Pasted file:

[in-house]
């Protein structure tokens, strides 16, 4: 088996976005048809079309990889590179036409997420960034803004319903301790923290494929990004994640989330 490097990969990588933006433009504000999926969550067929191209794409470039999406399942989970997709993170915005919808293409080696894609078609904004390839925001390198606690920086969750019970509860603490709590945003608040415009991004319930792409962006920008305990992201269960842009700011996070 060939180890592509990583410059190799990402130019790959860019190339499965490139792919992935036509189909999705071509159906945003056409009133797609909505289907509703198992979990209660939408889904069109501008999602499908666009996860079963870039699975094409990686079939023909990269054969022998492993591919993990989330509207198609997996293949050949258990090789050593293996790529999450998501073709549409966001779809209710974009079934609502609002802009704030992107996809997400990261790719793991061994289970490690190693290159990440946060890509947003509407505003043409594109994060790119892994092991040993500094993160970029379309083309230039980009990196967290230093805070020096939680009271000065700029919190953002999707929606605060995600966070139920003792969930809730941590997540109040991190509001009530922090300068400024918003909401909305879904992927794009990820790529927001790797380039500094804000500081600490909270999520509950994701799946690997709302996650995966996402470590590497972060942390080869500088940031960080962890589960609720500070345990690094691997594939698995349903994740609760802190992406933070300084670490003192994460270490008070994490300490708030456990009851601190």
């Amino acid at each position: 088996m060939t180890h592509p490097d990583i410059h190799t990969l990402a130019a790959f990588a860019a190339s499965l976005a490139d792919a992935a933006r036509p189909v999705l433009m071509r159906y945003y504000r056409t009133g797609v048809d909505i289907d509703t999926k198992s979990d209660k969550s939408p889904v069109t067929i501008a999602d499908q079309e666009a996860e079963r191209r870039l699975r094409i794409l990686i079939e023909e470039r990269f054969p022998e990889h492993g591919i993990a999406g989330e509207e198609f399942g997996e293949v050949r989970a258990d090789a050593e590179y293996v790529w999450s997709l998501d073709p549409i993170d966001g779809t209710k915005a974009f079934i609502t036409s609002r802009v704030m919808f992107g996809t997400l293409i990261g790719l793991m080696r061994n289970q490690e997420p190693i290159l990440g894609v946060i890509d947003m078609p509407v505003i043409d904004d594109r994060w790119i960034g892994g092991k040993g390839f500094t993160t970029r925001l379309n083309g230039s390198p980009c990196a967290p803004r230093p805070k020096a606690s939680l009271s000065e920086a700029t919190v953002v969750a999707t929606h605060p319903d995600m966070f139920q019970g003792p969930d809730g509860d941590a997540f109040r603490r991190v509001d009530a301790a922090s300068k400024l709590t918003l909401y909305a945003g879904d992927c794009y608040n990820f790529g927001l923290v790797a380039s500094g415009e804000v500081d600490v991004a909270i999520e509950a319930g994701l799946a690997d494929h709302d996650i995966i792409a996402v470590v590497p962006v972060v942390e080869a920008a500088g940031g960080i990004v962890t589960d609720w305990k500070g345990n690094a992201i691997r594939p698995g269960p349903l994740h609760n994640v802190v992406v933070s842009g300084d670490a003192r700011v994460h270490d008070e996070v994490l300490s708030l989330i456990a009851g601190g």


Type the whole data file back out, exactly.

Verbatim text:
[in-house]
């Protein structure tokens, strides 16, 4: 088996976005048809079309990889590179036409997420960034803004319903301790923290494929990004994640989330 490097990969990588933006433009504000999926969550067929191209794409470039999406399942989970997709993170915005919808293409080696894609078609904004390839925001390198606690920086969750019970509860603490709590945003608040415009991004319930792409962006920008305990992201269960842009700011996070 060939180890592509990583410059190799990402130019790959860019190339499965490139792919992935036509189909999705071509159906945003056409009133797609909505289907509703198992979990209660939408889904069109501008999602499908666009996860079963870039699975094409990686079939023909990269054969022998492993591919993990989330509207198609997996293949050949258990090789050593293996790529999450998501073709549409966001779809209710974009079934609502609002802009704030992107996809997400990261790719793991061994289970490690190693290159990440946060890509947003509407505003043409594109994060790119892994092991040993500094993160970029379309083309230039980009990196967290230093805070020096939680009271000065700029919190953002999707929606605060995600966070139920003792969930809730941590997540109040991190509001009530922090300068400024918003909401909305879904992927794009990820790529927001790797380039500094804000500081600490909270999520509950994701799946690997709302996650995966996402470590590497972060942390080869500088940031960080962890589960609720500070345990690094691997594939698995349903994740609760802190992406933070300084670490003192994460270490008070994490300490708030456990009851601190």
């Amino acid at each position: 088996m060939t180890h592509p490097d990583i410059h190799t990969l990402a130019a790959f990588a860019a190339s499965l976005a490139d792919a992935a933006r036509p189909v999705l433009m071509r159906y945003y504000r056409t009133g797609v048809d909505i289907d509703t999926k198992s979990d209660k969550s939408p889904v069109t067929i501008a999602d499908q079309e666009a996860e079963r191209r870039l699975r094409i794409l990686i079939e023909e470039r990269f054969p022998e990889h492993g591919i993990a999406g989330e509207e198609f399942g997996e293949v050949r989970a258990d090789a050593e590179y293996v790529w999450s997709l998501d073709p549409i993170d966001g779809t209710k915005a974009f079934i609502t036409s609002r802009v704030m919808f992107g996809t997400l293409i990261g790719l793991m080696r061994n289970q490690e997420p190693i290159l990440g894609v946060i890509d947003m078609p509407v505003i043409d904004d594109r994060w790119i960034g892994g092991k040993g390839f500094t993160t970029r925001l379309n083309g230039s390198p980009c990196a967290p803004r230093p805070k020096a606690s939680l009271s000065e920086a700029t919190v953002v969750a999707t929606h605060p319903d995600m966070f139920q019970g003792p969930d809730g509860d941590a997540f109040r603490r991190v509001d009530a301790a922090s300068k400024l709590t918003l909401y909305a945003g879904d992927c794009y608040n990820f790529g927001l923290v790797a380039s500094g415009e804000v500081d600490v991004a909270i999520e509950a319930g994701l799946a690997d494929h709302d996650i995966i792409a996402v470590v590497p962006v972060v942390e080869a920008a500088g940031g960080i990004v962890t589960d609720w305990k500070g345990n690094a992201i691997r594939p698995g269960p349903l994740h609760n994640v802190v992406v933070s842009g300084d670490a003192r700011v994460h270490d008070e996070v994490l300490s708030l989330i456990a009851g601190g």